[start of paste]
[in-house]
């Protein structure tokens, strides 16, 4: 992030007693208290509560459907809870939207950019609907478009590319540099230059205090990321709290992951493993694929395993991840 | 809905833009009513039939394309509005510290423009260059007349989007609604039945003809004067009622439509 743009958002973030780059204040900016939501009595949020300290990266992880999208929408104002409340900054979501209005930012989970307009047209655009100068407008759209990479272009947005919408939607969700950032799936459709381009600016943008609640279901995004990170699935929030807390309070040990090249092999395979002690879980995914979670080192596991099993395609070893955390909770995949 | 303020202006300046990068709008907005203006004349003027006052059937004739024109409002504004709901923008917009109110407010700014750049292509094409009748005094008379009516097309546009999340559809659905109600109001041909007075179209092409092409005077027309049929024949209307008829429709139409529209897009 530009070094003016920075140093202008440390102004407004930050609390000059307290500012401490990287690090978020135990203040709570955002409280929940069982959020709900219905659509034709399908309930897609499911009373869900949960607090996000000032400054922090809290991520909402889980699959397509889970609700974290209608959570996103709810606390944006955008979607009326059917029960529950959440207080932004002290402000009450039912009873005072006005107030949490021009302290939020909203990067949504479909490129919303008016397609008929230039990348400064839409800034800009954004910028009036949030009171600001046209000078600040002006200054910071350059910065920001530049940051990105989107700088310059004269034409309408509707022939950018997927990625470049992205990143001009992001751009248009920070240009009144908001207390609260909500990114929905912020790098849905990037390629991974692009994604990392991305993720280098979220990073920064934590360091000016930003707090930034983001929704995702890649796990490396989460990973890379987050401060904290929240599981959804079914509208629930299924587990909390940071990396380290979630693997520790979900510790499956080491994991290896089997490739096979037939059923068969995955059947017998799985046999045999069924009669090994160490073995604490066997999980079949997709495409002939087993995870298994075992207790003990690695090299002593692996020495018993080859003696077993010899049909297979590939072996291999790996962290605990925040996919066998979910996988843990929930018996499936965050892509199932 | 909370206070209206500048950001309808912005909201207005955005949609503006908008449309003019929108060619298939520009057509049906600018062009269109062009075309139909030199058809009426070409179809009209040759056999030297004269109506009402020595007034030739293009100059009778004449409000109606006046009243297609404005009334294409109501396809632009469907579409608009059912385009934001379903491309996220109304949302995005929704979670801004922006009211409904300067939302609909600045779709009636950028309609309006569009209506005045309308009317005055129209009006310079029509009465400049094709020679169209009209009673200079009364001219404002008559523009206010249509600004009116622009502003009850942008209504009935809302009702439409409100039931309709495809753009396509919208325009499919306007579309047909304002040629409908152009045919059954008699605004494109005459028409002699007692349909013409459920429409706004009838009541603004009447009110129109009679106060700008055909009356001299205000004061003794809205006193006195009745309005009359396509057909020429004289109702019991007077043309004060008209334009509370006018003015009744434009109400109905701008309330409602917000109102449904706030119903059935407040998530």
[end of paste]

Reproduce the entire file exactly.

[in-house]
């Protein structure tokens, strides 16, 4: 992030007693208290509560459907809870939207950019609907478009590319540099230059205090990321709290992951493993694929395993991840 | 809905833009009513039939394309509005510290423009260059007349989007609604039945003809004067009622439509 743009958002973030780059204040900016939501009595949020300290990266992880999208929408104002409340900054979501209005930012989970307009047209655009100068407008759209990479272009947005919408939607969700950032799936459709381009600016943008609640279901995004990170699935929030807390309070040990090249092999395979002690879980995914979670080192596991099993395609070893955390909770995949 | 303020202006300046990068709008907005203006004349003027006052059937004739024109409002504004709901923008917009109110407010700014750049292509094409009748005094008379009516097309546009999340559809659905109600109001041909007075179209092409092409005077027309049929024949209307008829429709139409529209897009 530009070094003016920075140093202008440390102004407004930050609390000059307290500012401490990287690090978020135990203040709570955002409280929940069982959020709900219905659509034709399908309930897609499911009373869900949960607090996000000032400054922090809290991520909402889980699959397509889970609700974290209608959570996103709810606390944006955008979607009326059917029960529950959440207080932004002290402000009450039912009873005072006005107030949490021009302290939020909203990067949504479909490129919303008016397609008929230039990348400064839409800034800009954004910028009036949030009171600001046209000078600040002006200054910071350059910065920001530049940051990105989107700088310059004269034409309408509707022939950018997927990625470049992205990143001009992001751009248009920070240009009144908001207390609260909500990114929905912020790098849905990037390629991974692009994604990392991305993720280098979220990073920064934590360091000016930003707090930034983001929704995702890649796990490396989460990973890379987050401060904290929240599981959804079914509208629930299924587990909390940071990396380290979630693997520790979900510790499956080491994991290896089997490739096979037939059923068969995955059947017998799985046999045999069924009669090994160490073995604490066997999980079949997709495409002939087993995870298994075992207790003990690695090299002593692996020495018993080859003696077993010899049909297979590939072996291999790996962290605990925040996919066998979910996988843990929930018996499936965050892509199932 | 909370206070209206500048950001309808912005909201207005955005949609503006908008449309003019929108060619298939520009057509049906600018062009269109062009075309139909030199058809009426070409179809009209040759056999030297004269109506009402020595007034030739293009100059009778004449409000109606006046009243297609404005009334294409109501396809632009469907579409608009059912385009934001379903491309996220109304949302995005929704979670801004922006009211409904300067939302609909600045779709009636950028309609309006569009209506005045309308009317005055129209009006310079029509009465400049094709020679169209009209009673200079009364001219404002008559523009206010249509600004009116622009502003009850942008209504009935809302009702439409409100039931309709495809753009396509919208325009499919306007579309047909304002040629409908152009045919059954008699605004494109005459028409002699007692349909013409459920429409706004009838009541603004009447009110129109009679106060700008055909009356001299205000004061003794809205006193006195009745309005009359396509057909020429004289109702019991007077043309004060008209334009509370006018003015009744434009109400109905701008309330409602917000109102449904706030119903059935407040998530």